The Best Leaf Blower For You

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Deciding on which leaf blower to buy can be a complicated decision. Gas powered or electric, light-duty or heavy-duty, handheld or backpack, which one do you actually need?

  • How large is your property?
  • Is it a city lot or several acres in the country?
  • Is there a source of electrical power nearby?
  • And, how much do you want to spend for convenience?

Overview Of Leaf Blowers

Much has changed, in recent years, for leaf blower product design. New lightweight blowers now have better grips for two-hand control and less fatigue, and gas powered engines are lighter, too. Look for features such as automatic chokes, vibration isolation and shaped airstream out of the tube to efficiently move leaves and debris. Multi-function leaf blowers also can offer additional features such as vacuuming leaves and debris, or mulching leaves for composting.

Here’s the breakdown of the different styles of leaf blowers with some of the advantages and disadvantages of each style.


Light-duty blowers

A light-duty electric leaf blower works best for blowing leaves or dirt from patios, decks and driveways. Blowers with an electrical cord or electric brooms and cordless electric blowers are all in the light-duty category. The down side is they don't feature big motors or fans. But, they're also the quietest leaf blowers to use.

Heavy-duty blowers

Choose a heavy-duty electric leaf blower for large lawn areas. It will take more power to clear the lawn. If a 100 or 150-ft extension cord provides enough reach around the yard, then a corded electric blower may be the best combination of power, quietness and convenience. Most heavy-duty models can also vacuum and mulch leaves for flowerbeds, vegetable gardens, or composting.

Handheld gas blowers

Gas powered leaf blowers tend to be heavier, noisier and more expensive than their electric brothers. But gas powered leaf blowers can go to work anywhere. They are a good choice for yards up to half an acre. The downside is; extra work mixing and storing two-stroke gasoline, a higher purchase price and increased noise-level when compared to a comparable electric blower. Most handheld gas blowers won't have a leaf vacuum option. If this is important, then a handheld blower is not the way to go. For the best performers, look for handheld gas blowers with an engine size of 24 to 30cc.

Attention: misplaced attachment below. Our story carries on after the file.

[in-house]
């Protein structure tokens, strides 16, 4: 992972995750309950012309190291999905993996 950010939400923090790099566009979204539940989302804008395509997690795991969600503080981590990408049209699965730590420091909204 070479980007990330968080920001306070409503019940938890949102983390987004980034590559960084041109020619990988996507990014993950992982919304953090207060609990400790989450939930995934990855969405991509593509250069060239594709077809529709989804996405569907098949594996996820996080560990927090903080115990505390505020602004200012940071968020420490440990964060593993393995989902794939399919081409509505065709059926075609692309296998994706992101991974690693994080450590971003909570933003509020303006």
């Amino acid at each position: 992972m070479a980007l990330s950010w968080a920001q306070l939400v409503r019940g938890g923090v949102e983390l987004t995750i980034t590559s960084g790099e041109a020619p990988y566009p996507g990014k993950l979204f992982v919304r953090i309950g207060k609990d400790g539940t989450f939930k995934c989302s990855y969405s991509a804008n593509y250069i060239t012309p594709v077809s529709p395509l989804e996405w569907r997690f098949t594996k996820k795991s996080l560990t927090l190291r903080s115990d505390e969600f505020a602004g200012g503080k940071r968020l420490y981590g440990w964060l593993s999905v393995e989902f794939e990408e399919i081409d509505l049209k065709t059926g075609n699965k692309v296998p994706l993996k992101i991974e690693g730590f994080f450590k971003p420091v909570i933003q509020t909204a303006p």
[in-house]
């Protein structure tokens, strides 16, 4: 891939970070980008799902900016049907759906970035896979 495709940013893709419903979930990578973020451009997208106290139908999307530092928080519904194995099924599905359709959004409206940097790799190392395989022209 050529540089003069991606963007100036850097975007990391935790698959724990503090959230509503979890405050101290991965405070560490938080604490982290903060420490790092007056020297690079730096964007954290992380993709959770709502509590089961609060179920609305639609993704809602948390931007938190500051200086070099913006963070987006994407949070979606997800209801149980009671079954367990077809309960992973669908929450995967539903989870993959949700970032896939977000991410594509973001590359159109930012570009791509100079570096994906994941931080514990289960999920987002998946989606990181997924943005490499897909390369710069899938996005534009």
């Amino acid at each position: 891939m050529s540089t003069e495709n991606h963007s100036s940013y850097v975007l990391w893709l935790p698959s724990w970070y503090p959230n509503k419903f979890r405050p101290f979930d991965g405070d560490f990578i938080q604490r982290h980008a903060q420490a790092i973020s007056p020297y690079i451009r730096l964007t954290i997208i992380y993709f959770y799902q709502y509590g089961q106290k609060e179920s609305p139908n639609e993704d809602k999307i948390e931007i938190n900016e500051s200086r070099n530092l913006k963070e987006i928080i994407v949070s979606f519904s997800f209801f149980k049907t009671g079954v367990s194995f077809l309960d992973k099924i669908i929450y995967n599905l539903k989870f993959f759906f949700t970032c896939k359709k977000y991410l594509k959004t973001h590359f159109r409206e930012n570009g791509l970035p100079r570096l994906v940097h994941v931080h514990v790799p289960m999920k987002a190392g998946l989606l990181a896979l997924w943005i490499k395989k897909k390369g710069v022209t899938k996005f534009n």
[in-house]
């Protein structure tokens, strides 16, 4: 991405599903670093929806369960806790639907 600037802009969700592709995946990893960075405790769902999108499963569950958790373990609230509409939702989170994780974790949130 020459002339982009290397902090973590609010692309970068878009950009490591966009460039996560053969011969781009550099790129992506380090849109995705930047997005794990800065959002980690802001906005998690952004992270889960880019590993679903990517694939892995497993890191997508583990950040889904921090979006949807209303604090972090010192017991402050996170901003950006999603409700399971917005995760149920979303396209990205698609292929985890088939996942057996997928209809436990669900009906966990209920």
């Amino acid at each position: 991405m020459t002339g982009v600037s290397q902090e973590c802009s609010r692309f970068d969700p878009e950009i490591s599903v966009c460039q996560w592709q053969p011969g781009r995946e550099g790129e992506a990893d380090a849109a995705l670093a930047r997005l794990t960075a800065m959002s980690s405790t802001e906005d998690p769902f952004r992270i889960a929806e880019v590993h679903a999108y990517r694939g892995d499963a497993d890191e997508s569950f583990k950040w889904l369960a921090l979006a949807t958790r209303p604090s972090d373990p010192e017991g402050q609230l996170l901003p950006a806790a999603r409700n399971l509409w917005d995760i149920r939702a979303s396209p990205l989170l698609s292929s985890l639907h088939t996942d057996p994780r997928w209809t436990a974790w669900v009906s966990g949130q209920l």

Backpack gas leaf blowers

This is a situation where size does matter. Backpack gas leaf blowers are the big dog in the yard, the most powerful and the heaviest. That is why they're worn on the back. They perform the best for heavy-duty leaves on a big yard. There are also push-blowers with a similar amount of power. Look for models with an engine capacity of 40cc or more. Models with hybrid or four-cycle engines are quieter and less polluting than their two-stroke brothers. Good padding on the backpack is a must, vibration reduction, and air circulation, in a backpack gas blower, can also affect ease of use and user fatigue.

Comparing leaf blowers

Comparing the performance of different models from different manufacturers is somewhat of an exercise in judgment. To compare different models, it's necessary to know which measurements are used.

Power & Noise

Power is usually measured in terms of airflow or velocity, which is how quickly the air comes out of the leaf blower. This may be expressed in either miles per hour (mph) or cubic feet per minute (cfm). Informed experts indicate that the latter is a more accurate measurement. But manufacturers vary in how they measure it (with or without the blowing tube), so it's best to examine both. Recent consumer tests have shown the efficiency of a leaf blower is improved by shaped airstream technology used by several manufacturers. This improves the efficiency to move more leaves or debris with less power. Noise is always rated in decibels (db).

Mulching Capacity & Ratio

Choosing the best performing leaf vacuum is a function of evaluating the unit's mulching capacity, or ratio, which indicates how much the leaves are compressed when they're mulched. Under ideal conditions, a leaf vacuum with a ratio of 16:1 will chop 16 bushels of leaves into 1 bushel of compost or bits. However, many factors will affect the leaf vacuum's actual performance: the type of leaves and the wetness of the leaves. Better models will have a high mulching ratio and a metal impeller. Avoid models with a plastic impeller that is less rugged.

A leaf blower, that incorporates a variable-speed trigger, can offer the advantage of protecting plants and flowerbeds from overly powerful blasts. Features such as flared and swiveling nozzles make it easier to direct leaves into a neat pile. Many blowers or leaf vacuums now offer a “no-tools” nozzle change. Studying these features and options will help point to the right blower for your yard.

Last Updated: September 23, 2012
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About Bill Washburn William "Bill" Washburn has a BA in advertising from the Art Center College of Design and has taught at the University of Southern California and Northrup University. Writing from a well-connected studio in the rural foothills of the west coast, he is a frequent speaker at local art associations and has published numerous articles discussing periods of art history and the fundamentals of drawing and painting. William is a master gardener who grows his own culinary herbs, organic heirloom vegetables and a variety of fruits. He writes frequently about his gardening experiences on his website Pioneer Dad. He is an accomplished advertising writer, fine art painter, and art director with more than 20 years' experience. 

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